MNC Financial Inc. today announced that it has renegotiated a crucial line of credit with a syndicate of banks headed by Morgan Guaranty Trust Co. of New York.Under the new terms, the Baltimore bank holding company must repay $375 million on that line of credit on Jan. 14, an MNC spokesman said.MNC, the parent company of Maryland National Bank, repaid the bank syndicate $175 million on its debt today.To come up with the cash, MNC said, it closed the sale of its Leasing Division to General Electric Capital Corp.
BUSINESS
By JAMIE SMITH HOPKINS | July 4, 2008
Sure, you get a tax deduction for the interest you pay on your mortgage, but that doesn't mean you aren't heartsick about all that interest. Should you try to pay your loan off early and cut out a chunk of the interest due? If you make half your mortgage payment every other week, that's 26 half-payments - or 13 full ones rather than 12, shaving a month each year. But it's not worth it if your lender charges you a fee to do so, says Bankrate.com's Greg McBride. You're better off making an extra payment once a year or adding 1/12th of that amount to each monthly payment.
NEWS
June 28, 2008
A former Mercantile Bankshares Corp. vice president was sentenced yesterday to one year and one day in federal prison after being convicted of two counts of mail fraud in connection with a scheme to bilk the company out of more than $900,000 according to the Maryland U.S. attorney's office. Thomas W. Small, 53, of York, Pa., also will have to serve five years of supervised probation and pay back $913,000 taken from the Baltimore-based company between March 1997 and August 2003, when he was vice president in charge of information technology.
BUSINESS
By Tricia Bishop and Tricia Bishop,SUN REPORTER | June 12, 2008
Bill Me Later Inc., the Timonium company that offers a credit-card-free way to shop online, announced yesterday plans to expand its Maryland employee count by about 25 percent and add office space in Hunt Valley as it moves into a new stage of growth. The company said it's in the process of hiring 70 "customer service, help desk and transaction management operations" people to work in the 26,000-square-foot Hunt Valley space. Bill Me Later currently employs about 265 people. The company, founded in September 2000, also has plans to open information technology offices in San Francisco and hire 25 people to operate them.
NEWS
By Doug Donovan and Doug Donovan,Sun reporter | April 24, 2008
With help from the Abell Foundation, the Maryland Zoo in Baltimore has received a $1.2 million bank credit it needs to get through the next two months without firing employees and stiffing vendors, officials said. Zoo officials do not expect to spend the entire line of credit from PNC Bank because revenues have improved since the March birth of an elephant -- whose name will be unveiled at his public debut Saturday. And officials are optimistic that a baby camel's visit in May will continue to boost attendance.
BUSINESS
By Eileen Ambrose and Eileen Ambrose,Sun Columnist | July 24, 2007
How's this for loan terms? You borrow $100 for two weeks and you're charged an annual interest rate of 884 percent. No, this isn't a payday loan. This is basically the deal you get from banks and credit unions when they give you a short-term loan to cover an overdrawn account. A few years ago lenders would return a check or deny an electronic transaction if you didn't have enough money in your account. Now they make an overdraft loan -- often without your consent -- and charge a hefty fee averaging $34, according to a recent study by the Center for Responsible Lending.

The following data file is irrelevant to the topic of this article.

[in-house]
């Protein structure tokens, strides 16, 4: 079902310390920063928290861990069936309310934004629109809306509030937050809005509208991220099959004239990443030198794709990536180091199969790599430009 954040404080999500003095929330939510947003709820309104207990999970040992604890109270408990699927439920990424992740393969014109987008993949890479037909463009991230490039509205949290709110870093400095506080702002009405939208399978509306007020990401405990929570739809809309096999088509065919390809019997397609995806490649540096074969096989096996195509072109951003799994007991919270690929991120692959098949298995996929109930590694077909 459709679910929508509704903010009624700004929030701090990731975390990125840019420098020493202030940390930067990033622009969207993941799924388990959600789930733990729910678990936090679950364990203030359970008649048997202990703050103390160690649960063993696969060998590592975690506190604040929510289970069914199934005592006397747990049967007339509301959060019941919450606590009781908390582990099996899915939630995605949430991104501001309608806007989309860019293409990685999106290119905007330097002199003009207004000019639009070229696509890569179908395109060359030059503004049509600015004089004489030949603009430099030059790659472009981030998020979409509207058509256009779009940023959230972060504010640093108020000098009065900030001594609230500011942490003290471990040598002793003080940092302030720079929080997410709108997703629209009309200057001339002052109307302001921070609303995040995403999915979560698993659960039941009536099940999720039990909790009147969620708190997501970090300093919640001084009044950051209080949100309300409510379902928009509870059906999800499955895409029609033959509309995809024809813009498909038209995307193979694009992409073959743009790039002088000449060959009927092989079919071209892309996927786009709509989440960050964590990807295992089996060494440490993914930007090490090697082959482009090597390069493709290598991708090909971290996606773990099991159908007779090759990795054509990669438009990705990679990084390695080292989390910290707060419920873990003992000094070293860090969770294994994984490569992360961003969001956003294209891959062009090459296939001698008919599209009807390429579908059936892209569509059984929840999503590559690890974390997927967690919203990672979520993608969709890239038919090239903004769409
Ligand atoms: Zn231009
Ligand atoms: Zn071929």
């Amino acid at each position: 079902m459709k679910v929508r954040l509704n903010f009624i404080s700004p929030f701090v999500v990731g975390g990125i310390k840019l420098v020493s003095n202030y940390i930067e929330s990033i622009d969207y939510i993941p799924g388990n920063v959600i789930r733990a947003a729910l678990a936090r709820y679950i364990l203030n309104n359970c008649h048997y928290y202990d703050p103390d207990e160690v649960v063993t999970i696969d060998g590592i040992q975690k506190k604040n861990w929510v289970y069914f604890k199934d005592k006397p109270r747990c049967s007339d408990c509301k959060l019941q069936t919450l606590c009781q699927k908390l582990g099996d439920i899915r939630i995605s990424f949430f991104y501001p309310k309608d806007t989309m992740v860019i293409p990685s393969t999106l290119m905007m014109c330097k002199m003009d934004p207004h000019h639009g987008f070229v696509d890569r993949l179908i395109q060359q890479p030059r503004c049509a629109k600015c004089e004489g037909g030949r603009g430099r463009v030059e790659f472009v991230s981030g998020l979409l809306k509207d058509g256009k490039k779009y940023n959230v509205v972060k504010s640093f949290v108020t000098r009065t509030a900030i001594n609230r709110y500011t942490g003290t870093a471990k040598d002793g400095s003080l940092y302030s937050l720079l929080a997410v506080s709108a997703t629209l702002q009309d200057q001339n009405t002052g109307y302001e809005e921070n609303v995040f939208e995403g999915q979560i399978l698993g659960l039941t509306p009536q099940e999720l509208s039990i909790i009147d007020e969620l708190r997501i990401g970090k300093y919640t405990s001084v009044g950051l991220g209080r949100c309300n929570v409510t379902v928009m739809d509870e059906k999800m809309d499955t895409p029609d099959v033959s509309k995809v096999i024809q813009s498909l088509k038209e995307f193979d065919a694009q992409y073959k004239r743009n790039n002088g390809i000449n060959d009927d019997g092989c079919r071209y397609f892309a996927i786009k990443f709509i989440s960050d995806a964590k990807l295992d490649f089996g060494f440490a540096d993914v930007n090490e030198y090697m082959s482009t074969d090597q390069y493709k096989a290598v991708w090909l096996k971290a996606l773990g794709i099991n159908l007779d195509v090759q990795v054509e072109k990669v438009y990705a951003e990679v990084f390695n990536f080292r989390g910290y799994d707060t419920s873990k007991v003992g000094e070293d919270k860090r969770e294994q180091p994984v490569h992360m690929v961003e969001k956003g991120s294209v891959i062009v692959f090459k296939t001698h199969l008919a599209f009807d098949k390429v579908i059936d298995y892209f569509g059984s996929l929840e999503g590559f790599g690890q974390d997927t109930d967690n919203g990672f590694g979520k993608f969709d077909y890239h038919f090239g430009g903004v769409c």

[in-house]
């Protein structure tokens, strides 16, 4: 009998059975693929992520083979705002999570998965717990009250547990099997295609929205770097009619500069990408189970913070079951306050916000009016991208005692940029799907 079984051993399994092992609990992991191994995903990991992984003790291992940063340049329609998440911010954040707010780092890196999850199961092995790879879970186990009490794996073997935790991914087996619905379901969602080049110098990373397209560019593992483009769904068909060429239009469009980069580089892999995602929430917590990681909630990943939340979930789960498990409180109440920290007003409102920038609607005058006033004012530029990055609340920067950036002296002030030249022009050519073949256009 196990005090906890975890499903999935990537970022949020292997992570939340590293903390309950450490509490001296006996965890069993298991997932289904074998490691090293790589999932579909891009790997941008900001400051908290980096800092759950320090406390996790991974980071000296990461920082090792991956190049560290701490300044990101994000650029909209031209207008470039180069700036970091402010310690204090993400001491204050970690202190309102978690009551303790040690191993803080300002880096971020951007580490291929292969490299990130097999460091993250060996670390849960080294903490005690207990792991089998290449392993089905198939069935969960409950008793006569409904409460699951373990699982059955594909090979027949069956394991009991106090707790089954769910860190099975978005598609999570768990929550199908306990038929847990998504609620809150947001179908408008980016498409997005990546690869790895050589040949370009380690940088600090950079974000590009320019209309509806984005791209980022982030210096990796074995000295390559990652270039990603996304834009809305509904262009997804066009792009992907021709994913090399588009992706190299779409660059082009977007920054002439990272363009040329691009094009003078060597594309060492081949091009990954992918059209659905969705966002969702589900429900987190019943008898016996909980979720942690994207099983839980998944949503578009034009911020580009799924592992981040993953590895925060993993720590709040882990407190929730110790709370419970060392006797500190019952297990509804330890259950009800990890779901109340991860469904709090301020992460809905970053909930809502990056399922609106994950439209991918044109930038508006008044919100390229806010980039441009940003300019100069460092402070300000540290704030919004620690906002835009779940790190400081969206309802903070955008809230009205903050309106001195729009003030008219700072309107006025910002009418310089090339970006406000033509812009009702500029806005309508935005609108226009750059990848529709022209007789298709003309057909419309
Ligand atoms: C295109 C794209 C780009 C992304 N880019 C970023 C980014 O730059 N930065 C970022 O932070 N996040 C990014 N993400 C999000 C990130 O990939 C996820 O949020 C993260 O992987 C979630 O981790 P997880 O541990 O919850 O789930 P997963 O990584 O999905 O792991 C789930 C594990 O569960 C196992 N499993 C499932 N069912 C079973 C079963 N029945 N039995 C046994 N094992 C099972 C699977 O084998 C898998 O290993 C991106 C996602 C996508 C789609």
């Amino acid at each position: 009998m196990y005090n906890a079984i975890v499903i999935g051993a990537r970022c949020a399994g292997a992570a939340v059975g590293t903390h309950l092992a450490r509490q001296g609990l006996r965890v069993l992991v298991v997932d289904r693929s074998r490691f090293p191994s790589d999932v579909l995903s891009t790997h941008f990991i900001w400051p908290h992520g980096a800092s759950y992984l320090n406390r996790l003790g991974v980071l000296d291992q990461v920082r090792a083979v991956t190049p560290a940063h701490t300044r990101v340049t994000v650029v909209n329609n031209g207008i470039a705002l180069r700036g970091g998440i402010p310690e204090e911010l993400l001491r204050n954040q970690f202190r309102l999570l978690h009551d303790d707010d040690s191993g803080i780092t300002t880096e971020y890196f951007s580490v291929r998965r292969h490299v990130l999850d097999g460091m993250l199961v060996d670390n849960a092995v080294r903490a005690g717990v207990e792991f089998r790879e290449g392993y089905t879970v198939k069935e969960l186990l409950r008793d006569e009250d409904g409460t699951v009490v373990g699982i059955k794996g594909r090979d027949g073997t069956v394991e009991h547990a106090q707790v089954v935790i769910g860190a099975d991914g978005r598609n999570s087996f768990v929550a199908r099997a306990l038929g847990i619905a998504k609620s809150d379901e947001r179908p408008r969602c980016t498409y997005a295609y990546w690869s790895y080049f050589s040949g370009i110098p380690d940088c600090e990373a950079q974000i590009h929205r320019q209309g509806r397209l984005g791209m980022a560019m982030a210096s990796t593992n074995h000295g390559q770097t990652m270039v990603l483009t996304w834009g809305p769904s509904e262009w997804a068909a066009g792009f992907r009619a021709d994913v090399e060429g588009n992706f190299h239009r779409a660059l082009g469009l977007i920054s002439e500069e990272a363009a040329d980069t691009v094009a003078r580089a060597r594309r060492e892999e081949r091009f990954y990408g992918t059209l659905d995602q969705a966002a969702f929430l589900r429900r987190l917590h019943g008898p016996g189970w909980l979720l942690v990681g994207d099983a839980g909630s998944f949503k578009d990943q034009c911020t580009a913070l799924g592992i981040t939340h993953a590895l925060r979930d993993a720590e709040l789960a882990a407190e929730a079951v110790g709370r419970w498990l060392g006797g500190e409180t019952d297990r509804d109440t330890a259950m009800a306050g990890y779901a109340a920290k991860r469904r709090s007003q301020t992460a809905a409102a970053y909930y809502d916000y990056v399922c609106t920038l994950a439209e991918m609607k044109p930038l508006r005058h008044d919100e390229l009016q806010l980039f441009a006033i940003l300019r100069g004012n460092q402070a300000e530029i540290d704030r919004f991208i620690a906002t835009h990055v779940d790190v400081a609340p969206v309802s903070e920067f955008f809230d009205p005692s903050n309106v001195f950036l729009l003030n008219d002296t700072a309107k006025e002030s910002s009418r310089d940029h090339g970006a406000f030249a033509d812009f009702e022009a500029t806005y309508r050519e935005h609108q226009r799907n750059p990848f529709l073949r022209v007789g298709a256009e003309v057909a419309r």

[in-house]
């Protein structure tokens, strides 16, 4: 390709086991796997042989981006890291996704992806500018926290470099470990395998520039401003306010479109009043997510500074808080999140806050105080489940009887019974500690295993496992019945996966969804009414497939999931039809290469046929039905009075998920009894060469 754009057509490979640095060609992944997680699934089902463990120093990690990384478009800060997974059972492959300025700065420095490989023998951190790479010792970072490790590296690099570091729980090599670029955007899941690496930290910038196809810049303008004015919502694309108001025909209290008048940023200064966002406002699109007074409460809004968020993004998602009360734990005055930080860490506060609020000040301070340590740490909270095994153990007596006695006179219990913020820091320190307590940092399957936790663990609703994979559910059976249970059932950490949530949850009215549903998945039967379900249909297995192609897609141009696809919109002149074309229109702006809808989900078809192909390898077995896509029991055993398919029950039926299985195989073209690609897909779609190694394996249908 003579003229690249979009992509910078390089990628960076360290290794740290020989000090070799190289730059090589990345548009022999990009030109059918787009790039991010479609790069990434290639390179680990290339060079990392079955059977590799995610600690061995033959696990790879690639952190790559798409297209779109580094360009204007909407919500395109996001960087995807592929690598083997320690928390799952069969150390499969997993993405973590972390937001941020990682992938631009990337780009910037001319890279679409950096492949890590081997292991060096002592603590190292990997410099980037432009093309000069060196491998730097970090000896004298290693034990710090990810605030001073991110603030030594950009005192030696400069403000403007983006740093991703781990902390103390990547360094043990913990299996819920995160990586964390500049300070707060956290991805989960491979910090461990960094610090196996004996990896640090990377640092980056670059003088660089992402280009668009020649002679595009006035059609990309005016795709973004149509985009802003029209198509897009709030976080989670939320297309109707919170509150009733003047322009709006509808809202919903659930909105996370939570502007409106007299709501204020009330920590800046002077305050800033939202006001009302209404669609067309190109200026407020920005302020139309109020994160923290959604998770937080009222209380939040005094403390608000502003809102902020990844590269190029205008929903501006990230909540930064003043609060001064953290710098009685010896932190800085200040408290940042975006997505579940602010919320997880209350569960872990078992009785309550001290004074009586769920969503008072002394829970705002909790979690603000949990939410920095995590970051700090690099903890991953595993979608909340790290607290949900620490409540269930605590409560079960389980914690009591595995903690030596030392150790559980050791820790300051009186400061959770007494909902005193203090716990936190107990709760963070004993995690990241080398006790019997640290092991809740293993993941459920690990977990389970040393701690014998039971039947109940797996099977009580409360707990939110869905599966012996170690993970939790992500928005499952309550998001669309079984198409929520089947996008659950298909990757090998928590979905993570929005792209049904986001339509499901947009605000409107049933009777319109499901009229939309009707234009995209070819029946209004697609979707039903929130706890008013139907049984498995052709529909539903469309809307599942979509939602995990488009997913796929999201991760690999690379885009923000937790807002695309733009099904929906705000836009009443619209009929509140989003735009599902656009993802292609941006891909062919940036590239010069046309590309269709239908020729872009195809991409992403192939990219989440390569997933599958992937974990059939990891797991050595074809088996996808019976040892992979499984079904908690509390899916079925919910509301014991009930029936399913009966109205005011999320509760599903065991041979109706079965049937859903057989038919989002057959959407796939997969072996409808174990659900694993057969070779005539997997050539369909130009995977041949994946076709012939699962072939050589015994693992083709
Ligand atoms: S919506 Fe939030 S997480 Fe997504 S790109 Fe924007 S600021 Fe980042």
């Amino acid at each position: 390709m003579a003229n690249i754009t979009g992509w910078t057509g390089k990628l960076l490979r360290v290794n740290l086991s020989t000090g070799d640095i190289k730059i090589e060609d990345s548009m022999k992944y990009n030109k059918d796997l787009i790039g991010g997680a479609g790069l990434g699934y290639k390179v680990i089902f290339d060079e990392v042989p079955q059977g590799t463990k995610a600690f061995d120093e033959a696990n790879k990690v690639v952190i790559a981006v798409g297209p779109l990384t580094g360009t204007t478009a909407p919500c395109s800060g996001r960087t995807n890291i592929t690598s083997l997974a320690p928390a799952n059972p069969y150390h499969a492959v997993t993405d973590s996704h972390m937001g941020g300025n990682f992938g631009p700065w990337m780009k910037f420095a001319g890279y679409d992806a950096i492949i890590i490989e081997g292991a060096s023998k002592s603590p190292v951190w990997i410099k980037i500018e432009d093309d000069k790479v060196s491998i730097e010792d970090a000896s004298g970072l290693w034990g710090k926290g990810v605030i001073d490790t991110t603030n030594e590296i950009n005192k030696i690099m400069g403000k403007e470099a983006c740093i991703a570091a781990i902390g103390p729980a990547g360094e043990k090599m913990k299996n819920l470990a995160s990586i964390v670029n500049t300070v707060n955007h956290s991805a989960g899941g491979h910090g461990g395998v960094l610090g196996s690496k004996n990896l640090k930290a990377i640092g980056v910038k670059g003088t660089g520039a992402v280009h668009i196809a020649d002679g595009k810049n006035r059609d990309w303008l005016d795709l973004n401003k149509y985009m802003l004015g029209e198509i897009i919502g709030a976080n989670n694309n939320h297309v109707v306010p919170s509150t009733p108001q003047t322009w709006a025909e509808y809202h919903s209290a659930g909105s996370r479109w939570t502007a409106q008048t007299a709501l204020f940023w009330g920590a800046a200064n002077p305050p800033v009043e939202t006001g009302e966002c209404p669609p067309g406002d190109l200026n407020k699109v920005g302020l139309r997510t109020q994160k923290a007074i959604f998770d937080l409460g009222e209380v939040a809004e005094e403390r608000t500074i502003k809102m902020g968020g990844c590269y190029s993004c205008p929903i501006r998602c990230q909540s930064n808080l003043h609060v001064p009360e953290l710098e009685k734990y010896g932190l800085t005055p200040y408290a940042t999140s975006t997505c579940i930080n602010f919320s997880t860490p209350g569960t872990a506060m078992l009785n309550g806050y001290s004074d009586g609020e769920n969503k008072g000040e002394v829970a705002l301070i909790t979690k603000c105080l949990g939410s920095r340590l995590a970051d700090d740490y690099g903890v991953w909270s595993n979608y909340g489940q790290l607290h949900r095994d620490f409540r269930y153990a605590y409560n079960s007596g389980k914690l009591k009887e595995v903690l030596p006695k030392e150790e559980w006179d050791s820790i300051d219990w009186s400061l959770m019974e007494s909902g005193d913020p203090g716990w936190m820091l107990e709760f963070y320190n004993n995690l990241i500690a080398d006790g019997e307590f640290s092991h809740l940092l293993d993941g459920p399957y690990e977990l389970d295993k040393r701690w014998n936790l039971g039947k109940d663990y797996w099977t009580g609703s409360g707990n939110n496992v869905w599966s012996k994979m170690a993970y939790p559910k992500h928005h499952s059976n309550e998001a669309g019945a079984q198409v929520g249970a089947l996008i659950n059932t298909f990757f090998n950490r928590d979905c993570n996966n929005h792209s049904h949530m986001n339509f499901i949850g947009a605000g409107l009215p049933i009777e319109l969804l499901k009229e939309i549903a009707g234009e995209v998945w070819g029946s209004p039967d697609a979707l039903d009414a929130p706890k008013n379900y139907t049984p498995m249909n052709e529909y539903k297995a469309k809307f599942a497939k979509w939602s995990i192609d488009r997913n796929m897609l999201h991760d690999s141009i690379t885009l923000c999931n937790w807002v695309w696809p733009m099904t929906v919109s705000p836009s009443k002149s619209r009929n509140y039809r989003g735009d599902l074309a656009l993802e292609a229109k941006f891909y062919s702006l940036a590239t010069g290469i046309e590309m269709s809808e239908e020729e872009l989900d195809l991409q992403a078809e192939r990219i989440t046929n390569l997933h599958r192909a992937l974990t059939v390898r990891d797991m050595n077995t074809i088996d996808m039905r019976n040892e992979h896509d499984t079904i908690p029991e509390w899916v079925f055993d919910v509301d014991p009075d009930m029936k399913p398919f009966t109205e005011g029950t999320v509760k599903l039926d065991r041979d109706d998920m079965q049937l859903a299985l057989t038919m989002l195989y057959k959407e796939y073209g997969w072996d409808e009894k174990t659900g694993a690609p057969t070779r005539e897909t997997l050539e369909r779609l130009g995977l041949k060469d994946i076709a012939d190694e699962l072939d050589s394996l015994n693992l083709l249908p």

BUSINESS
By Humberto Cruz and Humberto Cruz,Tribune Media Services | November 26, 2006
When my wife, Georgina, and I paid off our $100,000 mortgage early 19 years ago, we saved $97,468.70 in interest. We did it simply by enclosing a second check with our regular mortgage payment each month. If your goal is to pay off your mortgage early, you can do as we did without having to fall for gimmicky strategies that overstate your savings or hide your cost. And there are plenty out there. "Would you like to pay off your mortgage in 15 or even 10 years without having to change your current lifestyle?"
BUSINESS
By Alec Matthew Klein and Alec Matthew Klein,Sun Staff Writer | July 21, 1995
Ten days into the job, new Chief Executive Richard P. Crystal announced yesterday that Merry-Go-Round Enterprises Inc. has obtained a $90 million line of credit, offering breathing room for the fashion retailer mired in Chapter 11 bankruptcy."
BUSINESS
By Gregory Karp and Gregory Karp,Morning Call | October 15, 2006
Whether you call it a rainy-day fund, an emergency fund or a cash cushion, making plans to have significant cash available when bad things happen is fundamental to financial planning. But what exactly constitutes an emergency fund? The most conservative definition - and most repeated advice - is cash equal to three to six months of living expenses sitting in a safe account earning minuscule interest. But for many people, that could be overkill, said Sheryl Garrett, founder of the Garrett Planning Network, a group of financial advisers who provide money advice at hourly rates.
BUSINESS
By DAVID LAZARUS and DAVID LAZARUS,SAN FRANCISCO CHRONICLE | November 6, 2005
SAN FRANCISCO -- Oakland resident Dominique Pfaff had a little extra time before boarding a flight to her native France this summer, so she used her credit card to get 100 euros in pocket money from a foreign-exchange service at San Francisco International Airport. She knew there'd be some kind of conversion fee involved, but she didn't find out until her Bank of America statement arrived in August that she'd been hit with a $10 "cash advance fee." Also, there was a $1.43 finance charge because she hadn't yet paid off the cash advance.